OK. They may not look like much to you, but these are my very first Vietnamese Salad Rolls, one of my favorite eats in the whole world.
And I am giving myself a BIG WOOO HOO for doing them.
You all think I am much braver and more experimental than I really am. I have loved these for probably 15 years, but on my own I could never figure out how to make them, and I really didn’t want to try. I told myself I couldn’t get all the ingredients, anyway.
“Oh yes!” said my French friend, mistress of the kitchen, nothing she couldn’t do, and she invited us for dinner and the first course was Vietnamese Salad Rolls, made in her own kitchen. “They have the rice wrappers at all the Phillipino stores in Kuwait.”
Who knew? My French friend knew ALL these little secrets.
She carefully explained how to make them, but my mind shut down when she said “There is one part that is a little tricky – the rice wrapper has to soak for ONE SECOND in a pan of hot water, but only one second!” To me, that sounded very scary and daunting.
Then she gave me two packages of the wrappers.
I took them out now and then and read the instructions and put them back in the cupboard. I even shipped them from Kuwait to Doha with me. I read detailed instructions on the internet. I printed some out.
Yesterday, I found more wrappers at the MegaMart and bought two packages and now, with plenty of back up and with an unanticipated energy and hopefulness, I thought “why not give it a try tonight?”
The secret to making these is to have everything ready in advance – a bowl of cooked shrimp, sliced in half down the spine (so both halves look like a shrimp), a bowl of basil leaves, a bowl of mint leaves, a bowl of chopped parsley, a bowl of thinly sliced lettuce, a bowl of julienned carrots, a package of the rice wrappers, the cooked vermicelli in a strainer (it stays flexible because these go together fairly fast) and a flat round pan of hot water to soften the rice wrappers.
Once you have the ingredients assembled, the assembly – which for some reason was the part that daunted me – goes fairly easily and rapidly. If you soak the thin, brittle wrapper for exactly one and a half seconds, and lay it on a cutting board, it becomes very flexible and exactly the right texture. I started 3 inches from the top with the shrimp, then lay the rest of the ingredients in a row vertically, but almost on top of each other. Then I pulled the bottom up over the ingredients and tucked it in – not too tightly, but very snugly, folded in the sides, then wrapped the top over the already-rolled up section, and wow – a salad roll!
Vietnamese Salad Rolls
• 2 ounces rice vermicelli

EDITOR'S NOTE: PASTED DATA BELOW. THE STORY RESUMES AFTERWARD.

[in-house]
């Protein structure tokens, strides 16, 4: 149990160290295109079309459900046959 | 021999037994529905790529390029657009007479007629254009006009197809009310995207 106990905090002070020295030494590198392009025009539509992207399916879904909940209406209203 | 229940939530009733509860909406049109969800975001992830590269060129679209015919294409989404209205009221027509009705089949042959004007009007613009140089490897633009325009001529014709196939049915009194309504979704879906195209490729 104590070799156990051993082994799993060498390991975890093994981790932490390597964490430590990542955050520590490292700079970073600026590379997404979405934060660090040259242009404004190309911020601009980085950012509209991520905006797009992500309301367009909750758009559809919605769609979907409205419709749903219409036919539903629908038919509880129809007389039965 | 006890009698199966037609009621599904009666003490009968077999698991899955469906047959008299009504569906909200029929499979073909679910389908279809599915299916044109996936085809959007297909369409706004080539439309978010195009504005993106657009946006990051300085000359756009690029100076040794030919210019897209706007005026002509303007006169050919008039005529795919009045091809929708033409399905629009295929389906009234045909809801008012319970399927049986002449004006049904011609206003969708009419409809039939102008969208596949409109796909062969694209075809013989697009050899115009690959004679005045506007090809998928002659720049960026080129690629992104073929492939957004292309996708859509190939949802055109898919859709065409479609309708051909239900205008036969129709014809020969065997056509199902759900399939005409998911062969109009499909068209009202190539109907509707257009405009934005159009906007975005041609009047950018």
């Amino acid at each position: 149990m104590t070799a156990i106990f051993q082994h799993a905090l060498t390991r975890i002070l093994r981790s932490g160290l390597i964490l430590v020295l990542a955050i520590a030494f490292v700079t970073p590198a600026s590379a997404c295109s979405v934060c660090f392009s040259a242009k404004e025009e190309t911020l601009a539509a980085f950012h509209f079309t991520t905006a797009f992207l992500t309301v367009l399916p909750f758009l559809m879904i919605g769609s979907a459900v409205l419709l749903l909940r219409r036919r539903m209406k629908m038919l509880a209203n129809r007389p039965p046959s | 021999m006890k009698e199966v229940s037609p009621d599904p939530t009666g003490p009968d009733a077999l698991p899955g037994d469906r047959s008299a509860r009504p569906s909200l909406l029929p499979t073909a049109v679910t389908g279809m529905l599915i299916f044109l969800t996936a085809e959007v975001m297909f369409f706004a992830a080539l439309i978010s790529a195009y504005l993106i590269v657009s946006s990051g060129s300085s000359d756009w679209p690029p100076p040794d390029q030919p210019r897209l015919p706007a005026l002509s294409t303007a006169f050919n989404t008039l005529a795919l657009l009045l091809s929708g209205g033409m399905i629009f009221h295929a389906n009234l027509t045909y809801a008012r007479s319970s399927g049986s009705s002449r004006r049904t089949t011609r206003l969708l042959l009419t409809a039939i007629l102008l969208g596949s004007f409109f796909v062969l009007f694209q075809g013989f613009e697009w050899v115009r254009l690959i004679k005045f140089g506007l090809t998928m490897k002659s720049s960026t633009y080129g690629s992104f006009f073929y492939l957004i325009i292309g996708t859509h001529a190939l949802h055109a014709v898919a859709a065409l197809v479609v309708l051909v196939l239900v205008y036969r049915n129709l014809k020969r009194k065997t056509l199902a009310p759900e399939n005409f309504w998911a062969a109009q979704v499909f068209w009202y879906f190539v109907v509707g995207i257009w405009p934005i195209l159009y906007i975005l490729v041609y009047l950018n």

• 8 rice wrappers (8.5 inch diameter)
• 8 large cooked shrimp – peeled, deveined and cut in half
• 1 1/3 tablespoons chopped fresh Thai basil
• 3 tablespoons chopped fresh mint leaves
• 3 tablespoons chopped fresh cilantro
• 2 leaves lettuce, chopped
• 4 teaspoons fish sauce
• 1/4 cup water
• 2 tablespoons fresh lime juice
• 1 clove garlic, minced
• 2 tablespoons white sugar
• 1/2 teaspoon garlic chili sauce
• 3 tablespoons hoisin sauce
• 1 teaspoon finely chopped peanuts
1. Bring a medium saucepan of water to boil. Boil rice vermicelli 3 to 5 minutes, or until al dente, and drain.
2. Fill a large bowl with warm water. Dip one wrapper into the hot water for 1 second to soften. Lay wrapper flat. In a row across the center, place 2 shrimp halves, a handful of vermicelli, basil, mint, cilantro and lettuce, leaving about 2 inches uncovered on each side. Fold uncovered sides inward, then tightly roll the wrapper, beginning at the end with the lettuce. Repeat with remaining ingredients.
3. In a small bowl, mix the fish sauce, water, lime juice, garlic, sugar and chili sauce.
4. In another small bowl, mix the hoisin sauce and peanuts.
5. Serve rolled spring rolls with the fish sauce and hoisin sauce mixtures.
• The fish sauce, rice vermicelli, chili garlic sauce, hoisin sauce and rice wrappers can be found at Asian food markets.
These are so fresh-tasting and light, perfect for a hot summer evening, perfect for a special Ramadan breaking-the-fast appetizer. Once the rolls are made, seal them on a plate under a couple layers of saran-type wrap to keep the wrappers from drying out. You can make them a couple hours in advance and wrap them good and store them in the refrigerator; they keep well for a couple hours. Don’t make more than you can eat the same day; they don’t keep well overnight.
The recipe above uses a different sauce than we use. The Vietnamese in France use this sauce, which is more of a vinaigrette, but the Vietnamese in Seattle and in St. Petersburg, Florida, use a peanut sauce:
1/2 cup peanut butter
2 Tbs Thai sweet chili sauce (sometimes called chili pepper sauce for chicken) it is that thick, sticky sweet orange-y red sauce with pepper flakes in it)
2 Tbs soy sauce
2 Tbs rice vinegar
1 Tbs sugar
1 Tsp finely chopped ginger
1 Tbs tahina